[78]   Following this to its logical result leaves the insurer in a most desirable position. If an insured deliberately makes contact he risks losing coverage for his deliberate act. If he avoids contact he loses coverage for driving defensively. Having found no legal equivalent to more eloquently state it, the position of the insurer is, “heads I win, tails you lose”.
[79]   Consequently, I find that the enforcement of the “physical contact” term in the Endorsement will tend to lead to a result contrary to public policy; and as such should not be enforced: Brazier at paras 16-17.

5.   The Court also held that it could exercise its jurisdiction to relieve against forfeiture pursuant to section 10 of the Judicature Act to relieve the insured Funk of the “physical contact” requirement in the policy:

[81]   Relief against penalties and forfeitures is an established equitable doctrine or rule of equity. This Court is statutorily empowered “to relieve against all penalties and forfeitures and, in granting relief, to impose any terms as to costs, expenses, damages, compensation and all other matters that the Court sees fit”: Judicature Act, s. 10.
[82]   Relief from forfeiture simply refers to the power of a court to protect a person against the loss of an interest or a right because of a failure to perform a covenant or condition in an agreement or contract: Kozel v. Personal Insurance Co, 2014 ONCA 130 (CanLII) at para 28, 119 OR (3d) 55 (Kozel). In the present matter, Mr. Funk runs the risk of losing his insurance coverage interest because of his failure to make physical contact with the unidentified automobile that he claims caused the injuries he suffered from the rollover, as required by the Endorsement.
[83]   Relief from forfeiture is available in an insurance context: Mohr v. Paul Revere Life Insurance Co (1999), 11 CCLI (3d) 249 at paras 39-41, 44, 1999 CanLII 5415 (BC SC), 1999 CanLII 5415 (BCSC).
[84]   The Supreme Court directs that in exercising its discretion to grant relief from forfeiture, a court must consider three factors: (i) the conduct of the applicant, (ii) the gravity of the breach, and (iii) the disparity between the value of the property forfeited and the damage caused by the breach: Saskatchewan River Bungalows Ltd v. Maritime Life Assurance Co, 1994 CanLII 100 (SCC), [1994] 2 SCR 490 at para 32, 115 DLR (4th) 478 (WL) (Saskatchewan Bungalows); Kozel at para 31. On the existing record there are no arguments or evidence from parties as to the reasonableness or otherwise of Mr. Funk’s conduct; although it seems to me that, if proven, a defensive driving maneuver seeking to avoid collision would be characterized as reasonable conduct. While the issue of unpaid premiums does not appear relevant in the present matter, the value of Mr. Funk’s loss of insurance coverage is potentially of a significant magnitude where his defensive driving is considered a breach of his insurance policy.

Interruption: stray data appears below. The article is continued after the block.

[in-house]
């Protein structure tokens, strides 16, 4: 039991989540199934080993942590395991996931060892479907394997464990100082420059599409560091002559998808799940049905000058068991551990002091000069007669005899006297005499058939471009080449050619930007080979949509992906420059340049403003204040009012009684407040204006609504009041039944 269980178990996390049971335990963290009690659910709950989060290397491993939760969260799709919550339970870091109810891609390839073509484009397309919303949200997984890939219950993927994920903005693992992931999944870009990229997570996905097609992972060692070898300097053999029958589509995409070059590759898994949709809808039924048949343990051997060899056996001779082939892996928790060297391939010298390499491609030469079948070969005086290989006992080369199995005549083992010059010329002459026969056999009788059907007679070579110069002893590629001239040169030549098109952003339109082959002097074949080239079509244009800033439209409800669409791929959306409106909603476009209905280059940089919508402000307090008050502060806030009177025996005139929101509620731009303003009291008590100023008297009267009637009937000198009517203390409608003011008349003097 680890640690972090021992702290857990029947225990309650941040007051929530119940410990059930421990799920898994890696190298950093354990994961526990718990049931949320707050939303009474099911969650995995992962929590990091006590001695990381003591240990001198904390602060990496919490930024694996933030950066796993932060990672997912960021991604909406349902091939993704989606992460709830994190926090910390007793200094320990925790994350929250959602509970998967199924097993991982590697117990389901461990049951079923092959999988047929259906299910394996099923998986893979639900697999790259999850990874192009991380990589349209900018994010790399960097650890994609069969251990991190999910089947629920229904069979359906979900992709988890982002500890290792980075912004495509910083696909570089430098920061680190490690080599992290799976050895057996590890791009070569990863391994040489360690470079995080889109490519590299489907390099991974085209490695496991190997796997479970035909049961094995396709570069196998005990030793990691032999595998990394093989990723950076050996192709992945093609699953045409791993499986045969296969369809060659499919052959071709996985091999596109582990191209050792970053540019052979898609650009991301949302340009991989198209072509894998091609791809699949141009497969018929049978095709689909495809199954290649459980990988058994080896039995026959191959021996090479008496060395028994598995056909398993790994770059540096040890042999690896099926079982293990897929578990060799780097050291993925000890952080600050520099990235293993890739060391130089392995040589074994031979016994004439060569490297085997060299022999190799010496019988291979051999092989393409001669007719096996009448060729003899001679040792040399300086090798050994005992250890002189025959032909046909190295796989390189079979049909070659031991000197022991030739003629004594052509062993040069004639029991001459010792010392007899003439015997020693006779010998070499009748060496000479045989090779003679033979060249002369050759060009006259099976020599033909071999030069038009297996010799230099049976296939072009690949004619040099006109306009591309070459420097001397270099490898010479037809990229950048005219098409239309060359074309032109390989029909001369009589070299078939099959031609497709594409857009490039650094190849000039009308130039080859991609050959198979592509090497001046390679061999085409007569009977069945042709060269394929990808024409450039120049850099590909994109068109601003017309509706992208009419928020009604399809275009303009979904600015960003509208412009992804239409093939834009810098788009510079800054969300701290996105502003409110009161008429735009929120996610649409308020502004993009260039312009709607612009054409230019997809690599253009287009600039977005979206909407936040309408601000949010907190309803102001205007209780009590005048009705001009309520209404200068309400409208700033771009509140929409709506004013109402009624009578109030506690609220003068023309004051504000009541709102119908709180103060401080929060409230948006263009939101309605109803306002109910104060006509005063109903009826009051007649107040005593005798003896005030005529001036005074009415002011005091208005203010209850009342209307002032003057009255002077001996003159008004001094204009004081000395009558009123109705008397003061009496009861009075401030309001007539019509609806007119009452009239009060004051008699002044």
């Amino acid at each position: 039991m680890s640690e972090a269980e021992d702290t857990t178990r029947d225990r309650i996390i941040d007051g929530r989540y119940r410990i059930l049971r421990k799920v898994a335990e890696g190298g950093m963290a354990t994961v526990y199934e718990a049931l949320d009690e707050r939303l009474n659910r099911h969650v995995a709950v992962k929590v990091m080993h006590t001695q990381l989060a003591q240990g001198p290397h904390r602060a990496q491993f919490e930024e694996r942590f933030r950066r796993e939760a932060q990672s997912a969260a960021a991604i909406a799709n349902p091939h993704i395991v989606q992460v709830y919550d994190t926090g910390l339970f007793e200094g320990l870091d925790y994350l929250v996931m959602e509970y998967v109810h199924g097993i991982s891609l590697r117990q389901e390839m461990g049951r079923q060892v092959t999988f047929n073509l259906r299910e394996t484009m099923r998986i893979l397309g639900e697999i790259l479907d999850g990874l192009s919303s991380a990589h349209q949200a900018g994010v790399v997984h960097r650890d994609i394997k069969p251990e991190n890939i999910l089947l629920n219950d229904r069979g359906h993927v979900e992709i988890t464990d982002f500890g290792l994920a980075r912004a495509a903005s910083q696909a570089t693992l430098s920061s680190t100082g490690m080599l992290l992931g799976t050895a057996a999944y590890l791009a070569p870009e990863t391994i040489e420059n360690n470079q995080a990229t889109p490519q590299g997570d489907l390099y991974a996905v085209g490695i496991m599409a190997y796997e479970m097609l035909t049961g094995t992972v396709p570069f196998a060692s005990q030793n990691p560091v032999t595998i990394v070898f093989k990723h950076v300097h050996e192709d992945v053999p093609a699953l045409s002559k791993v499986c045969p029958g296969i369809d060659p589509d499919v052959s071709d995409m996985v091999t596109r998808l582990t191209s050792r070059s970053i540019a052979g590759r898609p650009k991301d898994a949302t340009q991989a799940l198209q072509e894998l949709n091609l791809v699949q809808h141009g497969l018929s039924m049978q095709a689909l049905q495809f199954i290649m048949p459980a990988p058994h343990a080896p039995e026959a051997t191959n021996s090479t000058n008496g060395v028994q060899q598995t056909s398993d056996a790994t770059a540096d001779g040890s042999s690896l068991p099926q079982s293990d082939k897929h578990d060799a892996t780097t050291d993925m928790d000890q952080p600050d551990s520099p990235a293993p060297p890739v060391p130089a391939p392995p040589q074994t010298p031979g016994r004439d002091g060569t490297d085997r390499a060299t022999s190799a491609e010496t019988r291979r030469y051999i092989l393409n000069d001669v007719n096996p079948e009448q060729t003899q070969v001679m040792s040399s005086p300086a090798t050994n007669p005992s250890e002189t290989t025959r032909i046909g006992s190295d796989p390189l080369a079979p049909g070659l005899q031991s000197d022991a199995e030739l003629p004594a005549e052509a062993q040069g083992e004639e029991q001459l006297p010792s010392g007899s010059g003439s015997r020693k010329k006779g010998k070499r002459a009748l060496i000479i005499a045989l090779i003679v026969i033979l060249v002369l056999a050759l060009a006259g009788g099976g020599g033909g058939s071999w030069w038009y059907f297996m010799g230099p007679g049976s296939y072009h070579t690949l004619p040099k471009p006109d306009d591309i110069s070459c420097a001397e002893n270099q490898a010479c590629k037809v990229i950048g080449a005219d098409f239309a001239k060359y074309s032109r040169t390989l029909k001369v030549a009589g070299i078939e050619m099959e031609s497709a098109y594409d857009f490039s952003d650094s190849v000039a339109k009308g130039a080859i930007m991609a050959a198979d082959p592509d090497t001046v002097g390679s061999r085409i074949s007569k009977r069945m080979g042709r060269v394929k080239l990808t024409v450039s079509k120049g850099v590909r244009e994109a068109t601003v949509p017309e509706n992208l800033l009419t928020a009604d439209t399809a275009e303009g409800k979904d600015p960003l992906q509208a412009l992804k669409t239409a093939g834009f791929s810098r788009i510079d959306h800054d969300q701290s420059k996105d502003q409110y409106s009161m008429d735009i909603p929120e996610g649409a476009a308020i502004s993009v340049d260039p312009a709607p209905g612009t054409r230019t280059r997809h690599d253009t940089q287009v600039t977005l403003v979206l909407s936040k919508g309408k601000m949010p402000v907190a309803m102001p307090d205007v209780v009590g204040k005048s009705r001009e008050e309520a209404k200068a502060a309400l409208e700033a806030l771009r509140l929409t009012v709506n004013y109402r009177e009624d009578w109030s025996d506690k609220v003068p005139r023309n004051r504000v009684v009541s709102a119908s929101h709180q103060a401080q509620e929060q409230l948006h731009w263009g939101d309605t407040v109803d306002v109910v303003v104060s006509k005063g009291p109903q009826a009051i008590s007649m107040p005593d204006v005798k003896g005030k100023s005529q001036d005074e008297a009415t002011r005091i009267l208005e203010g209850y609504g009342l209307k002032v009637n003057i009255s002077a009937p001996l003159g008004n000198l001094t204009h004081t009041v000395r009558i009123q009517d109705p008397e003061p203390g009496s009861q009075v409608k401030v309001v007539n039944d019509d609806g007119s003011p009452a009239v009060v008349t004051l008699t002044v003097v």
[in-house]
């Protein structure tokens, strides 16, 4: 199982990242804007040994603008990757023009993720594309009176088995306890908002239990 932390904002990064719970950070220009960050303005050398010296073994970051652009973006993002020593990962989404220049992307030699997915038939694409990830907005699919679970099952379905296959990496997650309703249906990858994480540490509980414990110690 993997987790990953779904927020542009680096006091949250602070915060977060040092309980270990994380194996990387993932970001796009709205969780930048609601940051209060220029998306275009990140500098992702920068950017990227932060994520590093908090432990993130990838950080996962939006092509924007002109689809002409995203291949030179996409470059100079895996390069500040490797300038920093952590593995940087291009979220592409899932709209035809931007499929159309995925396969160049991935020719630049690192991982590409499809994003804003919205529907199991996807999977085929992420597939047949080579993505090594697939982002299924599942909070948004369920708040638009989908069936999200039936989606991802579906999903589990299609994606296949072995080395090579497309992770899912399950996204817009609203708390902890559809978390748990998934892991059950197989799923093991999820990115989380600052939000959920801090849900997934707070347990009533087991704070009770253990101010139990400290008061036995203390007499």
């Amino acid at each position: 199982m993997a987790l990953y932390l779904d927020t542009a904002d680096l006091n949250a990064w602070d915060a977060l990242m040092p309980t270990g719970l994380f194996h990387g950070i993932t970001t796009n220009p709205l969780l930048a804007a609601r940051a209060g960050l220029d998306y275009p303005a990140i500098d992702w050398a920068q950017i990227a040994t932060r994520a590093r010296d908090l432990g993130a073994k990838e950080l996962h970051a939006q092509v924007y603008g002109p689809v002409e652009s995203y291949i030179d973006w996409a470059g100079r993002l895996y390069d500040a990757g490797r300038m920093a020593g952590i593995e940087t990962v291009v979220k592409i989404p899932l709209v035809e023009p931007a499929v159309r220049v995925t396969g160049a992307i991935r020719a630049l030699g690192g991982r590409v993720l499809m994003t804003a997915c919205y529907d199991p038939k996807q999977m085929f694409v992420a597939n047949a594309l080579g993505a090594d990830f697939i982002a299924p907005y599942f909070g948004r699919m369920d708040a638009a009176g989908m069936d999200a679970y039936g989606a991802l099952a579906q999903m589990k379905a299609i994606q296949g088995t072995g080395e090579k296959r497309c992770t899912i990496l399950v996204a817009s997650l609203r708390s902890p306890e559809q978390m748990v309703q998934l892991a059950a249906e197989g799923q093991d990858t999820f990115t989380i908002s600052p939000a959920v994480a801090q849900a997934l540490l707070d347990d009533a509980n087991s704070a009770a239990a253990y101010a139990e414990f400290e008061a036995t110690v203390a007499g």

. . .
[86]   The decision to exercise the Court’s equitable jurisdiction to relieve Mr. Funk from forfeiting his insurance coverage is informed by the Court’s refusal to enforce a contractual term that would lead to a result contrary to public policy, not by sympathy.
[87]   In addition, although I have concluded earlier that s. 545 was not operative at the time of Mr. Funk’s rollover and cannot be applied retroactively, I note that it is now applicable to every contract [of insurance] made in Alberta other than a contract of (a) life insurance, (b) accident and sickness insurance, or (c) reinsurance: Ibid, s. 513. Thus, the current application of s. 545 to contracts of automobile insurance precludes the notion that the exercise of the Court’s equitable jurisdiction in the circumstances of Mr. Funk’s matter might potentially open the floodgates, because it is a rare occasion where a contract produces a result which is contrary to public policy.


Pursuant to this decision, in any given automobile situation, the Court has the discretion to refuse to enforce a policy term against an insured where that would be “unjust or unreasonable” in the eyes of the Court pursuant to s. 545, where it is contrary to public policy or by granting relief against forfeiture. Note that the Court is not granted the right to refuse to enforce a policy provision that works against the insurer under s. 545, given that s. 545 expressly grants the power to refuse to enforce a provision against and insured. Quere whether or not the Court has the power to refuse to enforce a provision against an insurer if applying it would be contrary to public policy.